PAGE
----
Elie Wiesel on a particular Simchat Torah conversation he had with the Rebbe. Bold has been added for the Dispatch email.
"At my first visit to the [the Rebbe's] court .. I had informed him at the outset that I was a Chasid of Vishnitz, not Lubavitch, and that I had no intention of switching allegiance. 'The important thing is to be a chasid,' he replied. 'It matters little whose." ..
"One year, during Simchas Torah, I visited Lubavitch, as was my custom .. 'Welcome,' he said. 'It's nice of a chasid of Vishnitz to come and greet us in Lubavitch. But is this how they celebrate Simchas Torah in Vishnitz?'
'Rebbe,' I said faintly, 'we are not in Vishnitz, but in Lubavitch.' 'Then do as we do in Lubavitch,' he said. 'And what do you do in Lubavitch?' 'In Lubavitch we drink and say lechayim.' 'In Vishnitz, too.' 'Very well. Then say lechayim.'
He handed me a glass filled to the brim with vodka. 'Rebbe,' I said, 'in Vishnitz a chasid does not drink alone.'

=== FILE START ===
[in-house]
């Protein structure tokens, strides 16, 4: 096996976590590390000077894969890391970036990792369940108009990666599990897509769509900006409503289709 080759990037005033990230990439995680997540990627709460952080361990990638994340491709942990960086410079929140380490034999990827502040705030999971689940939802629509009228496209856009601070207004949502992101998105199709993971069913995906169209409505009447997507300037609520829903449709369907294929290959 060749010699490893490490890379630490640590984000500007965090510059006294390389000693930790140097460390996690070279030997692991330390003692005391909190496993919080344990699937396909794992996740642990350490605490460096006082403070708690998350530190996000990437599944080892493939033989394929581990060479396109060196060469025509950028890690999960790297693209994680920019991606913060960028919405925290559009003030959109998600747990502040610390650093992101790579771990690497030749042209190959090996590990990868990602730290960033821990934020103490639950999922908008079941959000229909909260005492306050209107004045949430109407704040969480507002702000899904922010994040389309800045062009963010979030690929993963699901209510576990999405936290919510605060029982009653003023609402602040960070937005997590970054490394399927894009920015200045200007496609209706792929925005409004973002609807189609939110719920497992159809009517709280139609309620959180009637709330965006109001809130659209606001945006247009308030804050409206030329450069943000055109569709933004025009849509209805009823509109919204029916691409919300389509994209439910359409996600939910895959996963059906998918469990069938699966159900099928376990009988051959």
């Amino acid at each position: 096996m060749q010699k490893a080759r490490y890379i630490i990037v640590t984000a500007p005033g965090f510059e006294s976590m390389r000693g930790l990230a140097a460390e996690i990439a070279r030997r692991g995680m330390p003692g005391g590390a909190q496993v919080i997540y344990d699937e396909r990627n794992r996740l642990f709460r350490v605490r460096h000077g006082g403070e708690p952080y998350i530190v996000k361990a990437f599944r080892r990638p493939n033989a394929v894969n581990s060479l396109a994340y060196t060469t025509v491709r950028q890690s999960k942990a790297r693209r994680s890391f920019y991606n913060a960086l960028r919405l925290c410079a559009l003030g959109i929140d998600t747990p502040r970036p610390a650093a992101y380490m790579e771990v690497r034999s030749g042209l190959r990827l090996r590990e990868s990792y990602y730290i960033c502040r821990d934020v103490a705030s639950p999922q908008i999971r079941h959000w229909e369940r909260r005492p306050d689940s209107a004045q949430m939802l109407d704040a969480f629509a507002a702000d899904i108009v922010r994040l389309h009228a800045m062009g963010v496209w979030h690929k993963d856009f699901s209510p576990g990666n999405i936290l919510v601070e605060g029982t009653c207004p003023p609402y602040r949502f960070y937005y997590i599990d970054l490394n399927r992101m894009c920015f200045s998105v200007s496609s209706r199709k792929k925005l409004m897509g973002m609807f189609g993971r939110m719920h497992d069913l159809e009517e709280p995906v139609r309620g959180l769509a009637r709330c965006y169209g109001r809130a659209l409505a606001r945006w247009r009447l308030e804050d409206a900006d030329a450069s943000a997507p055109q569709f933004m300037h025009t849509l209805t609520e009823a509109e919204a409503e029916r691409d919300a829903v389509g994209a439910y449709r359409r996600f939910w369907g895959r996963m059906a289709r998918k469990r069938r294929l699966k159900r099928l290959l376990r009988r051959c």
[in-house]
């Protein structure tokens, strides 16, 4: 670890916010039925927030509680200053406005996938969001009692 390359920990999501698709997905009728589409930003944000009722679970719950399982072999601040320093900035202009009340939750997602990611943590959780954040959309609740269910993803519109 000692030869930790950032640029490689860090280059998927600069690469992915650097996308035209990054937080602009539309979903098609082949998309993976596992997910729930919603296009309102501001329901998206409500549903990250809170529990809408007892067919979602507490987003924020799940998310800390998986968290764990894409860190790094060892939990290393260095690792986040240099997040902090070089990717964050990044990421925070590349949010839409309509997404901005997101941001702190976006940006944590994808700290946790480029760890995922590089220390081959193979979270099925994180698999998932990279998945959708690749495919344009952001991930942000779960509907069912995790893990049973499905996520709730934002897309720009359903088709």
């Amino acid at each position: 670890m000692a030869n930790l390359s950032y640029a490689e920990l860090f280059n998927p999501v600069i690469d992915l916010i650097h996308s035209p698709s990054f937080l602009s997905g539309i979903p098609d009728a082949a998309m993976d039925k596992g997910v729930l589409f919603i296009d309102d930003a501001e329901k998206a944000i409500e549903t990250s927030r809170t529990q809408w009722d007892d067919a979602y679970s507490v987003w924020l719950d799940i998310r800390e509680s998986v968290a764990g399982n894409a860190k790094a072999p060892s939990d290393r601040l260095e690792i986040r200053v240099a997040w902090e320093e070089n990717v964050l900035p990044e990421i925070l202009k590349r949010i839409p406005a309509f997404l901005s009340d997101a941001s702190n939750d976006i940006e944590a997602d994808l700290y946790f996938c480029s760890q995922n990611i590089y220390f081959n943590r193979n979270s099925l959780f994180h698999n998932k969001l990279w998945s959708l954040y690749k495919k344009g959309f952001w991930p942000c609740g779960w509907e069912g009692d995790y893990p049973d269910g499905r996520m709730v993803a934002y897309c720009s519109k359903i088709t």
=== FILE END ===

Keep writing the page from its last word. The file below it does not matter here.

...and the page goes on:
'Nor in Lubavitch,' the Rebbe replied. He emptied his glass in one gulp. I followed suit. 'Is one enough in Vishnitz?' the Rebbe asked. 'In Vishnitz,' I said bravely, 'one is but a drop in the sea.' 'In Lubavitch as well.' He handed me a second glass and refilled his own. He said lechaim, I replied lechaim, and we emptied our glasses. After all, I had to uphold the honor of Vishnitz. But as I was unaccustomed to drink, I felt my head begin to spin. I was not sure where or who I was, nor why I had come to this place, why I had been drawn into this strange scene. My brain was on fire.
'In Lubavitch we do not stop midway,' the Rebbe said. 'We continue. And in Vishnitz?' 'In Vishnitz, too,' I said, 'we go all the way.' The Rebbe struck a solemn pose. He handed me a third glass and refilled his own. My hand trembled; his did not.
'You deserve a brocha,' he said, his face beaming with happiness. 'Name it.' I wasn't sure what to say. I was, in fact, in a stupor. 'Would you like me to bless you so you can begin again?' Drunk as I was, I appreciated his wisdom .. 'Yes, Rebbe,' I said. 'Give me your brocha.' He blessed me and downed his vodka. I swallowed mine -- and passed out."
("All Rivers Run to the Sea", Elie Wiesel, pp. 402-4)
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